For several years now, we’ve heard about all the new reviewers and inspectors that FDA has hired to help improve the level of scientific understanding at the Agency. A far cry from traditional hires in the past, some recruits have had experience in very different industries, some have engineering degrees.
I interviewed one of this new generation of FDA staffers recently: Karthik Iyer, statistician and senior policy advisor at CDER’s Office of Manufacturing and Product Quality (OMPQ). Karthik, who has been with FDA for two years, has a B.S. in chemical engineering and an MBA, is a Certified Quality Engineer, and also certified by ASQ as a Six Sigma Black Belt, and has over 11 years in the chemicals, refining and consumer products industries.
His main role is to analyze the statistics most relevant to cGMP compliance and drug manufacturing, to support OMPQ. When that office sees a case, the facility has already failed to comply with cGMPs.
We’ll be publishing that interview, with Mr. Iyer and colleague Rick Friedman, in our next issue. But, at AOAC International (the Association of Analytical Communities) conference last quarter, speaking as a statistician rather than on behalf of FDA, Mr. Iyer summarized some trends that he has seen recur in FDA 483’s and warning letters that show some basic disconnects. (Click here for a copy of the presentation.)
The good news is that more facilities are turning to statistical process control and process capability analyses in their day to day operations and quality control. The bad news? These tools aren’t always being used correctly, or for the right problem.
In the worst cases, statistics are being used to hide some incorrect assumptions or to cover some shortcut. We’ve seen the fruits of this approach in 483’s, which cut to the quick of lame or fuzzy excuses citing “operator or analyst error.”
In other cases, statistics are being used, to paraphrase Andrew Lang, as a drunken person uses a lamppost, more for support, rather than a source of light for better process understanding.
Mr. Iyer pointed to some lingering misunderstanding of sampling and other basic concepts. In one case, a company pooled x number of vials but then used only one reportable value (even though n=x had been used in its sampling plan). So the wording of the resulting 483 shouldn’t have been too much of a surprise. “You based batch acceptance criteria on a single reportable value averaged from a pooled sample.”
The company’s response to the 483, Iyer said, showed that it didn’t understand how to use or interpret sampling plans, or concepts such as Acceptable or Limiting Quality Level, and the operating characteristic curve of a sampling plan.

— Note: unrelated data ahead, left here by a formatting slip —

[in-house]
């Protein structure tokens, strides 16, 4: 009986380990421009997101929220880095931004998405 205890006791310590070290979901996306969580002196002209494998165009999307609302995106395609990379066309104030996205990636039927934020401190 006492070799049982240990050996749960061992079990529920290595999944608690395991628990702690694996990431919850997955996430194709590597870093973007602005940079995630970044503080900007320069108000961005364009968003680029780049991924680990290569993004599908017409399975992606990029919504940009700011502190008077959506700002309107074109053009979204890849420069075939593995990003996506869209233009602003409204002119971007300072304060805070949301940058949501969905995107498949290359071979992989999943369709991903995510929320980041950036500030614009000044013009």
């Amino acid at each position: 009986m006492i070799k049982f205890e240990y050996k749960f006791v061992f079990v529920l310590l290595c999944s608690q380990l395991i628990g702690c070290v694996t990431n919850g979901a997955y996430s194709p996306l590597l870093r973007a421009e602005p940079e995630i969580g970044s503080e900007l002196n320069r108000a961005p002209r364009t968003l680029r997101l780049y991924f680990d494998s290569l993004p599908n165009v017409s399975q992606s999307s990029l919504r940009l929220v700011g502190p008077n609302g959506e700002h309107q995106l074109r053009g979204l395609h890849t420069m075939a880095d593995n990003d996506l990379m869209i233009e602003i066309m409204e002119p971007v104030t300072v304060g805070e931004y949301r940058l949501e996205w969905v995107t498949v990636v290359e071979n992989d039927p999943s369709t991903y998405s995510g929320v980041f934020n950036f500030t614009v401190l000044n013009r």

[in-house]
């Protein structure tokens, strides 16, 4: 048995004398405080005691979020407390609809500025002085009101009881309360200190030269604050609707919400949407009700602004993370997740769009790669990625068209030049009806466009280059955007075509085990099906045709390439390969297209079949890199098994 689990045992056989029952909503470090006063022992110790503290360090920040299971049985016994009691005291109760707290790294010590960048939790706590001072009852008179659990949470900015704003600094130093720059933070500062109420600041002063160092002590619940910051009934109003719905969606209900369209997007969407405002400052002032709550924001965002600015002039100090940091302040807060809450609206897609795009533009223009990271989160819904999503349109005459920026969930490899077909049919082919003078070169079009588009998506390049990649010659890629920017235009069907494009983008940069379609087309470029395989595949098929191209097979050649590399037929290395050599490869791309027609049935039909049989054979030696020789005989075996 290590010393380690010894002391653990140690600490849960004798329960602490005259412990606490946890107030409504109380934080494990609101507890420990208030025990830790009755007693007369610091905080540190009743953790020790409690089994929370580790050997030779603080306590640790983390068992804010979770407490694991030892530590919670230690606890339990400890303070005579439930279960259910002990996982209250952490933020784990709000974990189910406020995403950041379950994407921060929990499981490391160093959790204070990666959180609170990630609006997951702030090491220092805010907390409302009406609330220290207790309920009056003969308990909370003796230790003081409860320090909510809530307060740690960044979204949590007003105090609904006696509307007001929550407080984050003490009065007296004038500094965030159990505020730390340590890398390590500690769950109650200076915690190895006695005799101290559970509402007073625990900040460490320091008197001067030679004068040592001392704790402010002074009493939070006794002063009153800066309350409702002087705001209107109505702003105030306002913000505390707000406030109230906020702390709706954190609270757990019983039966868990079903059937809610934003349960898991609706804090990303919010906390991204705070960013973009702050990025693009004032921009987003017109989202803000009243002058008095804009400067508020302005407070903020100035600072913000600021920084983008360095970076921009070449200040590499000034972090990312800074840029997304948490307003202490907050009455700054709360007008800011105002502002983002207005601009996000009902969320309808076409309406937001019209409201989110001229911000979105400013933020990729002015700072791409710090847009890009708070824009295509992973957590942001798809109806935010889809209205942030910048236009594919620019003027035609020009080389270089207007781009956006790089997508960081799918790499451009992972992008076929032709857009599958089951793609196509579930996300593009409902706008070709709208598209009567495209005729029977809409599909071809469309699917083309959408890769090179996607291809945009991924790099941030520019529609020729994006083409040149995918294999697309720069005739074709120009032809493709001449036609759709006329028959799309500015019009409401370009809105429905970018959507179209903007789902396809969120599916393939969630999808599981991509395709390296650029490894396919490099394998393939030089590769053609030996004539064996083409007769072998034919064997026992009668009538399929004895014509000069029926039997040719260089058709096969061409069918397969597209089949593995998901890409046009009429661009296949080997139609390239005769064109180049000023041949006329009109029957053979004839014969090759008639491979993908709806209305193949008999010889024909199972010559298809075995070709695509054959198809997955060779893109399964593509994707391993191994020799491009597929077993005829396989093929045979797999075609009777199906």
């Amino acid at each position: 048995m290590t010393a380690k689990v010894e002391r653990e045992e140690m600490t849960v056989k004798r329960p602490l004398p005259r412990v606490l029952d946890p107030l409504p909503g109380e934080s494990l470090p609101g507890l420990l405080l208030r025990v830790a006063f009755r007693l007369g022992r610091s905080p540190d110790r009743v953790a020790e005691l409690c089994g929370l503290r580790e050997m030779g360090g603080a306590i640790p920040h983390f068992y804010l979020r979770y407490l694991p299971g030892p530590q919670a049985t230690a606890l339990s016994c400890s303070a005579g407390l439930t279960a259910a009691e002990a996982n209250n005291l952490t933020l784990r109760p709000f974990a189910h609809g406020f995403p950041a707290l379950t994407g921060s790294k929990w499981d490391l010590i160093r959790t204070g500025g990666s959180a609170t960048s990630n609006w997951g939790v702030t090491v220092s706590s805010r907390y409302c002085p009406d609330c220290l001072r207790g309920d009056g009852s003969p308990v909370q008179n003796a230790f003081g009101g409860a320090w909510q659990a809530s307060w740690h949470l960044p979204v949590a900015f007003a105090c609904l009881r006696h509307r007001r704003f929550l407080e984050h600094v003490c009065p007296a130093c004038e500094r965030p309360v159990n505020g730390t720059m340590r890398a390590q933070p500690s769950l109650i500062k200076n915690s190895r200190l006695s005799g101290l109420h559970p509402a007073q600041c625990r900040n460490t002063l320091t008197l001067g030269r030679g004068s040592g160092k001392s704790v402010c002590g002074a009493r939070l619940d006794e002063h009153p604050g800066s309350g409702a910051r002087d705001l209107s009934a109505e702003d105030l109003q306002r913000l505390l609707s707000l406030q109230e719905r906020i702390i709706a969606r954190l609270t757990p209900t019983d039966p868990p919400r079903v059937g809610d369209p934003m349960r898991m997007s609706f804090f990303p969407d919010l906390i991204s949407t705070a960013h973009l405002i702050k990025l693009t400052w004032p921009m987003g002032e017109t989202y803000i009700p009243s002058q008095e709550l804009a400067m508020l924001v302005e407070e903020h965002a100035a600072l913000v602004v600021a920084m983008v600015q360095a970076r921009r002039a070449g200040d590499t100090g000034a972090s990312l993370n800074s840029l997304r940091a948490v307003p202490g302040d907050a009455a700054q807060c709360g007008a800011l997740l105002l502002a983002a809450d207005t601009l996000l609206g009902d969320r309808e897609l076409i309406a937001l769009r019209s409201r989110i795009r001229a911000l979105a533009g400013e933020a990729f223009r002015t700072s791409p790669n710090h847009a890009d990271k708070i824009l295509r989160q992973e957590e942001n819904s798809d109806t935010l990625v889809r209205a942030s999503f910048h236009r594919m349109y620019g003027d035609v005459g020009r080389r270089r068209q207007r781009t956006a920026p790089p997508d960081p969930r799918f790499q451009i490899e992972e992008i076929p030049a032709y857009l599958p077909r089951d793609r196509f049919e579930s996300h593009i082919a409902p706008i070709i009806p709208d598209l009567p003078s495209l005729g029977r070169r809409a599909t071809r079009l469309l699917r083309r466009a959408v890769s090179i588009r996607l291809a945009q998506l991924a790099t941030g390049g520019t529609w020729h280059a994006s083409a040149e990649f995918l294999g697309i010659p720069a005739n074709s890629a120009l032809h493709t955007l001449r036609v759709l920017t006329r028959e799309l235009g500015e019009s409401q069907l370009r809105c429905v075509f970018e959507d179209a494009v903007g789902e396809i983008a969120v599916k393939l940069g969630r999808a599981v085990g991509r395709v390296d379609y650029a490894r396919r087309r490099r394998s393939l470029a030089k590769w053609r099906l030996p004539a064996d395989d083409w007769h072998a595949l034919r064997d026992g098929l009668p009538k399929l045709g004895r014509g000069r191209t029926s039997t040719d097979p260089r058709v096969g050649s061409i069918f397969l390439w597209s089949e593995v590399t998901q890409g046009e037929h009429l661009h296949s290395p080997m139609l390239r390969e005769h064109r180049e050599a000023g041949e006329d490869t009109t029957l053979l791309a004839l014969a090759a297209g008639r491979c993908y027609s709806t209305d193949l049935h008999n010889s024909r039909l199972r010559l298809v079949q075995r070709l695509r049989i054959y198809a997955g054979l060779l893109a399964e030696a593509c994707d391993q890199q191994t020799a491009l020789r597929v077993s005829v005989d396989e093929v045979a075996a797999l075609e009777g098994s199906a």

Iyer provided another example, from a manufacturer that makes four tablets of various strengths. The company’s initial process qualification used a single-sided tablet press. However, the manufacturer was actually using a double-sided press during day to day manufacturing, and had not qualified compression using this press.
The company tried to use process capability analysis (Cpk) to show that the single and double sided presses were statistically equivalent, when, instead, Iyer said, it should have compared means and variances, and used distribution analysis or parametric approaches to show equivalence. Process capability alone wasn’t sufficient, Iyer said, because it requires a normal underlying distribution and demonstrated state of statistical process control.
He mentioned another problem involving a large-volume parenteral packaged in a dual-chambered bag. Over a period of 2.5 years, there were reports of leaks, bursts and premature activation, traceable to bag and closure manufacturing problems, in particular, variability in film thickness and critical sterility and stability problems. The bag used two seals, and the supplier of container closures had a spotty product quality history.
Pharma uses statistics in so many operations, and on a sophisticated level. But is there more to be learned about applying statistics to manufacturing? FDA is using sampling methods developed in other industries, and standardized by ASTM, in its day to day operations. It’s also employing people like Mr. Iyer, experts with broad-based experience, to look at how you’re using statistics.
Are you also employing people like Mr. Iyer?
At the very least, brushing up on statistics and how they’re being applied in the broader manufacturing world can not only help your line, facility and company stay out of trouble with regulators, but ensure the kind of process understanding that can only lead to consistently safe products for patients, continuous improvement and lower costs.